PHILADELPHIA — Dave Dombrowski wants to win again sooner rather than later.
The longtime baseball executive moved to Nashville, Tenn., in September as a consultant for Music City Baseball, but found out this week that expansion won’t be entertained for more than a year at least. So he finalized a deal Friday to become the Philadelphia Phillies’ president of baseball operations, convinced the team is not far from its first World Series title since 2008.
“I consider a retool, not a rebuild for sure,” Dombrowski said. “There’s too many good players on the club.”
He views the Phillies as “sort of a sleeping giant because they’ve got a big market. And they’ve got a good, solid owner that wants to spend money to win.”
“It’s the passionate East Coast baseball city, right? Quick to boo if things don’t work, but great to cheer,” he said. “So there’s a lot of upside potential. But then I will also say that over the last handful, half a dozen years, whatever it is, you sort of scratch your head and say, ‘Gee, I wonder why they’re not winning?’ ”
He cited right fielder Bryce Harper; starting pitchers Aaron Nola, Zach Wheeler, and Zach Eflin; manager Joe Girardi; and managing partner John Middleton as cause of hope.
“I know John wants to win. We have flexibility of finances,” Dombrowski said. “But when I say that, I don’t think it’s unlimited amount of funds. You always realize there’s some type of budget attached to that. We will work within that. But we’re also more, we want to win this year.”
Recognizable for his silver hair and ever-present smile, Dombrowski led teams to division titles in seven of his last nine seasons. He became Boston’s president of baseball operations in August 2015 and celebrated in 2018 when the Red Sox set a club record with 108 wins and beat the Los Angeles Dodgers in the World Series for their fourth title in 15 seasons.
He was fired in September 2019 with a 76-67 record. His salary ran through October 2020, and he spurned interviews with several clubs that reached out this fall.
Phillies president Andy MacPhail called again Saturday, and Dombrowski said he was told of the nebulous expansion timetable by MLB on Monday and Tuesday.
Dombrowski spoke with Middleton for an hour on Tuesday, then again on Wednesday.
“It was John reaching out and really trying to make me part of the Phillies organization,” Dombrowski said. “I feel very comfortable with him. I’ve known him throughout the years. He has a great reputation. I think he’s a great owner. Wants to win.”
Now 64, Dombrowski started work in 1977 on his thesis at Western Michigan’s Lee Honors College: “The General Manager, ‘The Man in the Middle.’ ” He took a job with the Chicago White Sox the following year, joined Montreal as director of player development for the 1987 season and became the Expos’ GM in July 1988. He moved on to the expansion Marlins as GM in September 1991 and switch to Detroit’s president in November 2002. When he was fired by the Tigers, he was hired by the Red Sox just two weeks later.
Philadelphia finished third in the NL East at 28-32 in the pandemic-shortened season, losing seven of its last eight and winding up one game back for the NL’s second wild card. The Phillies missed the postseason for the ninth consecutive year, and Matt Klentak was reassigned after five seasons as general manager.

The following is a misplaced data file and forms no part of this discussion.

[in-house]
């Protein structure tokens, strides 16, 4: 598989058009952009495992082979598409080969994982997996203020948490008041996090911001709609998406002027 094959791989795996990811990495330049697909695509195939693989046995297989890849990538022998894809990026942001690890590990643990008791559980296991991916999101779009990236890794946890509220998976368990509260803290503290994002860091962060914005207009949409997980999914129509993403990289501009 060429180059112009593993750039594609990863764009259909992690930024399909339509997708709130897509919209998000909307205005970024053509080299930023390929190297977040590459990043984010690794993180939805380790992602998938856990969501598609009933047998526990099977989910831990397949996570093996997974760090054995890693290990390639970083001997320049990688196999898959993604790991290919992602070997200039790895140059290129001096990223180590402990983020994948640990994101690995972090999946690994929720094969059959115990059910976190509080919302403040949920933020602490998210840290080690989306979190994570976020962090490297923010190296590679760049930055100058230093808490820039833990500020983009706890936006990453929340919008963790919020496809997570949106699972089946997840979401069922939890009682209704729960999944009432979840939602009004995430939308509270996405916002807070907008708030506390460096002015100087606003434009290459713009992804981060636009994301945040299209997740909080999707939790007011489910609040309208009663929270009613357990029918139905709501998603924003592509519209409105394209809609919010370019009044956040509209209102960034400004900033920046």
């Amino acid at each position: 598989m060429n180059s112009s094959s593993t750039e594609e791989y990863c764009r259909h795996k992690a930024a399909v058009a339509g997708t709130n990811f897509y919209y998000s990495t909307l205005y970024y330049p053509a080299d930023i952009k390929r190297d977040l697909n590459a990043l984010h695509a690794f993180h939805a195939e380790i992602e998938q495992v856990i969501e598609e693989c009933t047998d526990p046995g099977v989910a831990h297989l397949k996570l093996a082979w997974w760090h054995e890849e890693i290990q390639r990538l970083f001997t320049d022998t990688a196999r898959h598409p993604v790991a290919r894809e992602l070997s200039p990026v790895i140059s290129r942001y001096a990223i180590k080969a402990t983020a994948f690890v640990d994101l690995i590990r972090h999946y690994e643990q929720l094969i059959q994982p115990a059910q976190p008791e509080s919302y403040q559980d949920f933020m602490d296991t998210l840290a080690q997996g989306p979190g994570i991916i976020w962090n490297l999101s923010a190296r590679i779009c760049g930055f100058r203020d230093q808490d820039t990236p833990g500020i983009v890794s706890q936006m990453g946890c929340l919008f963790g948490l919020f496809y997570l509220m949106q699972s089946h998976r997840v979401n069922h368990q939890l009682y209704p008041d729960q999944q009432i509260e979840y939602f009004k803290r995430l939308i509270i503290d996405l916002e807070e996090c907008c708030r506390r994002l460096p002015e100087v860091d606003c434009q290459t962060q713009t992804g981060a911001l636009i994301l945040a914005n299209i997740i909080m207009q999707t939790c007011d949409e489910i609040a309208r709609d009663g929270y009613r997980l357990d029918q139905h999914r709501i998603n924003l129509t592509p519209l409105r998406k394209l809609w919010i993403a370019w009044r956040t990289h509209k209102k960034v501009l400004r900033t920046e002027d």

In an industry crushed by the pandemic, Philadelphia had the 12th-highest payroll at a prorated $64.5 million as of Aug. 1. A person familiar with the Phillies’ finances told The Associated Press the team lost $145 million during the shortened season played without fans.
“I wouldn’t expect it to be at that same amount just last year,” Dombrowski said of the payroll. “There’s flexibility to do things. But I think we’ll look at each and every move in an intelligent fashion.
“I don’t look at this as a situation where we’re one player away from winning,” he added. “I think we need to do a few things with this team. And I really don’t want to be sacrificing people that might be part of our future success for short-term gains if it’s not the difference maker.”
Dombrowski probably will hire a GM underneath him but won’t commit 100 percent. Klentak will have some yet-to-be-defined role, and Dombrowski plans to consult with senior adviser Pat Gillick, who engineered the team’s last title as GM from 2006–09. Dombrowski views Girardi as “a championship type of manager, and that’s what you look to have in every position. So we’re fortunate.”
He would like to bring back catcher JT Realmuto, who is a free agent, but isn’t sure where negotiations will lead.
Dombrowski’s team-building philosophy tends more toward traditional than avant-garde, though he has accepted some of the recent changes.
“I’m a little old fashioned,” he said. “I still like our starters to give us six-to-seven innings,” though he does believe in pitch limits. He is against trends toward pull hitting, values offense from his middle infielders and center fielders more than he used to, and is convinced bullpen depth is more important than ever, though he believes in a specified closer.
Dombrowski was infected with the novel coronavirus about a month ago — “It was not an easy couple of weeks” — and does not plan on going to the office in the near-term because no one is.
“I guess right now it’s a Zoom world,” he said.